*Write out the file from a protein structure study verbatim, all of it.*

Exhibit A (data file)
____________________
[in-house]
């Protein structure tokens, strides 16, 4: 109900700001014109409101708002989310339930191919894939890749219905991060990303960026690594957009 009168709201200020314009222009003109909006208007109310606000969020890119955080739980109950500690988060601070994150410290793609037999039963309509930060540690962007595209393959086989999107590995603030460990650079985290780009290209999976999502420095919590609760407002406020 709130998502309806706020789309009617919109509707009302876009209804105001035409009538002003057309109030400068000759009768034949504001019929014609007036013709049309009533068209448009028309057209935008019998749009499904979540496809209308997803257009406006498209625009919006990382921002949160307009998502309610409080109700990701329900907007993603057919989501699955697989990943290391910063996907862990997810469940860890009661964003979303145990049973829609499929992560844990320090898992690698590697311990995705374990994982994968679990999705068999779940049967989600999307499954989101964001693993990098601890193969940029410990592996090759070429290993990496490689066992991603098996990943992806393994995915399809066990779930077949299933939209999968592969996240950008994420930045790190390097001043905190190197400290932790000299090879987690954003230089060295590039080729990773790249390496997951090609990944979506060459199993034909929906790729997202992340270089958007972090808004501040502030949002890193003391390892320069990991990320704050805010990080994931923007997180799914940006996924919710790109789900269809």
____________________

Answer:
[in-house]
């Protein structure tokens, strides 16, 4: 109900700001014109409101708002989310339930191919894939890749219905991060990303960026690594957009 009168709201200020314009222009003109909006208007109310606000969020890119955080739980109950500690988060601070994150410290793609037999039963309509930060540690962007595209393959086989999107590995603030460990650079985290780009290209999976999502420095919590609760407002406020 709130998502309806706020789309009617919109509707009302876009209804105001035409009538002003057309109030400068000759009768034949504001019929014609007036013709049309009533068209448009028309057209935008019998749009499904979540496809209308997803257009406006498209625009919006990382921002949160307009998502309610409080109700990701329900907007993603057919989501699955697989990943290391910063996907862990997810469940860890009661964003979303145990049973829609499929992560844990320090898992690698590697311990995705374990994982994968679990999705068999779940049967989600999307499954989101964001693993990098601890193969940029410990592996090759070429290993990496490689066992991603098996990943992806393994995915399809066990779930077949299933939209999968592969996240950008994420930045790190390097001043905190190197400290932790000299090879987690954003230089060295590039080729990773790249390496997951090609990944979506060459199993034909929906790729997202992340270089958007972090808004501040502030949002890193003391390892320069990991990320704050805010990080994931923007997180799914940006996924919710790109789900269809």